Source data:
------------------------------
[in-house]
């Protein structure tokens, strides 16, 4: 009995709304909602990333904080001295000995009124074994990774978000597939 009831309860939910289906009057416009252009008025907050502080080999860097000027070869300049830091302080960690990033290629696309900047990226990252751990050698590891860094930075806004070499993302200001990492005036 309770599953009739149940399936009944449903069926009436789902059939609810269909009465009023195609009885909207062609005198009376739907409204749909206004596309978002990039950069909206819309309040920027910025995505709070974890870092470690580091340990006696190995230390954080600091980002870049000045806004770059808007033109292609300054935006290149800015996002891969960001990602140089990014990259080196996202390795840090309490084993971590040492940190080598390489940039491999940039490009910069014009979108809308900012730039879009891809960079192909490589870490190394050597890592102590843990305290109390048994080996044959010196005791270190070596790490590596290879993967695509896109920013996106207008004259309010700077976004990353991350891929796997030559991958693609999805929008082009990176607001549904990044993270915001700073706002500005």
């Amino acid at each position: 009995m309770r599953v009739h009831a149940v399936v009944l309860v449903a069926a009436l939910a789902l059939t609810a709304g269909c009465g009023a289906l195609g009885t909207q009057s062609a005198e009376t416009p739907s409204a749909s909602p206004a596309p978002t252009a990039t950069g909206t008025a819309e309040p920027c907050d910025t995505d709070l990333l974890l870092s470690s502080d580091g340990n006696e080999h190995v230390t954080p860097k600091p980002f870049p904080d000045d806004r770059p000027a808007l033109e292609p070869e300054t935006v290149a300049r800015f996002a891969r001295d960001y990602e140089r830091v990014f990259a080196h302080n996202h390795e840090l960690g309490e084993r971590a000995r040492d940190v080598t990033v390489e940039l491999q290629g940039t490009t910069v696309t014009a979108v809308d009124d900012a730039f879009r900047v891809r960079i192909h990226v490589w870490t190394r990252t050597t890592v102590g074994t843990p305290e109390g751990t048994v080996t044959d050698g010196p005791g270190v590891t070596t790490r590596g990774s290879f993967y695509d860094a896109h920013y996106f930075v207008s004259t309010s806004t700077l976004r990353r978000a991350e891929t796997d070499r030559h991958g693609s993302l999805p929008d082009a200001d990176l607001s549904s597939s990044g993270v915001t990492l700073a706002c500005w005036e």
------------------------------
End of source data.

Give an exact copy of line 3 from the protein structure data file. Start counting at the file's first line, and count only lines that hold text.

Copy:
């Amino acid at each position: 009995m309770r599953v009739h009831a149940v399936v009944l309860v449903a069926a009436l939910a789902l059939t609810a709304g269909c009465g009023a289906l195609g009885t909207q009057s062609a005198e009376t416009p739907s409204a749909s909602p206004a596309p978002t252009a990039t950069g909206t008025a819309e309040p920027c907050d910025t995505d709070l990333l974890l870092s470690s502080d580091g340990n006696e080999h190995v230390t954080p860097k600091p980002f870049p904080d000045d806004r770059p000027a808007l033109e292609p070869e300054t935006v290149a300049r800015f996002a891969r001295d960001y990602e140089r830091v990014f990259a080196h302080n996202h390795e840090l960690g309490e084993r971590a000995r040492d940190v080598t990033v390489e940039l491999q290629g940039t490009t910069v696309t014009a979108v809308d009124d900012a730039f879009r900047v891809r960079i192909h990226v490589w870490t190394r990252t050597t890592v102590g074994t843990p305290e109390g751990t048994v080996t044959d050698g010196p005791g270190v590891t070596t790490r590596g990774s290879f993967y695509d860094a896109h920013y996106f930075v207008s004259t309010s806004t700077l976004r990353r978000a991350e891929t796997d070499r030559h991958g693609s993302l999805p929008d082009a200001d990176l607001s549904s597939s990044g993270v915001t990492l700073a706002c500005w005036e």